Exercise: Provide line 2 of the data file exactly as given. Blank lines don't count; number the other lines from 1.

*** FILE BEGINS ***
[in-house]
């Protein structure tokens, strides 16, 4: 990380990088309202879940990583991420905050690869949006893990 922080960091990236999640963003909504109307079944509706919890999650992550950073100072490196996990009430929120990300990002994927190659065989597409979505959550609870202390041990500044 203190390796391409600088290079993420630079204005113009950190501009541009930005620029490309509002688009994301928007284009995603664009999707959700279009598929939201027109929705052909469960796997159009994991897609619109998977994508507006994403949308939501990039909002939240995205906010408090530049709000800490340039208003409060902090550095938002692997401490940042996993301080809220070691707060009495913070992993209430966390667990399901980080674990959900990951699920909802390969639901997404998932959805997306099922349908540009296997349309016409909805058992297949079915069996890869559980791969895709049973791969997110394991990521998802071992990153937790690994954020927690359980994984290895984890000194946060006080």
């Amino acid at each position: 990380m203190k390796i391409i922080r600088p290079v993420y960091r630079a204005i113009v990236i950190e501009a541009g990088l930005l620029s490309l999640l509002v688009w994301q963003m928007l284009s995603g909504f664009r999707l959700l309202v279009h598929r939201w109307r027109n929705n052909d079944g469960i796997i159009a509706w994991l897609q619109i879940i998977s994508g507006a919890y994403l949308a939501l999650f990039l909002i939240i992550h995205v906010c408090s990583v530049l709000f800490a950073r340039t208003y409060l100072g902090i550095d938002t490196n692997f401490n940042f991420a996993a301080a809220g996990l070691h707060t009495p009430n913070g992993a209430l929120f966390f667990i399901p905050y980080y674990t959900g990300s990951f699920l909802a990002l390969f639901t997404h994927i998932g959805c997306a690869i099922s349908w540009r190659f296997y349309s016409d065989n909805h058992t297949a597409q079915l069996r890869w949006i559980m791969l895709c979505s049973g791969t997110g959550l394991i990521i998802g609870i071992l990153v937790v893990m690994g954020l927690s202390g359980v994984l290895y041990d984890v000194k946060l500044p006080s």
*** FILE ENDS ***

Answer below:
């Protein structure tokens, strides 16, 4: 990380990088309202879940990583991420905050690869949006893990 922080960091990236999640963003909504109307079944509706919890999650992550950073100072490196996990009430929120990300990002994927190659065989597409979505959550609870202390041990500044 203190390796391409600088290079993420630079204005113009950190501009541009930005620029490309509002688009994301928007284009995603664009999707959700279009598929939201027109929705052909469960796997159009994991897609619109998977994508507006994403949308939501990039909002939240995205906010408090530049709000800490340039208003409060902090550095938002692997401490940042996993301080809220070691707060009495913070992993209430966390667990399901980080674990959900990951699920909802390969639901997404998932959805997306099922349908540009296997349309016409909805058992297949079915069996890869559980791969895709049973791969997110394991990521998802071992990153937790690994954020927690359980994984290895984890000194946060006080």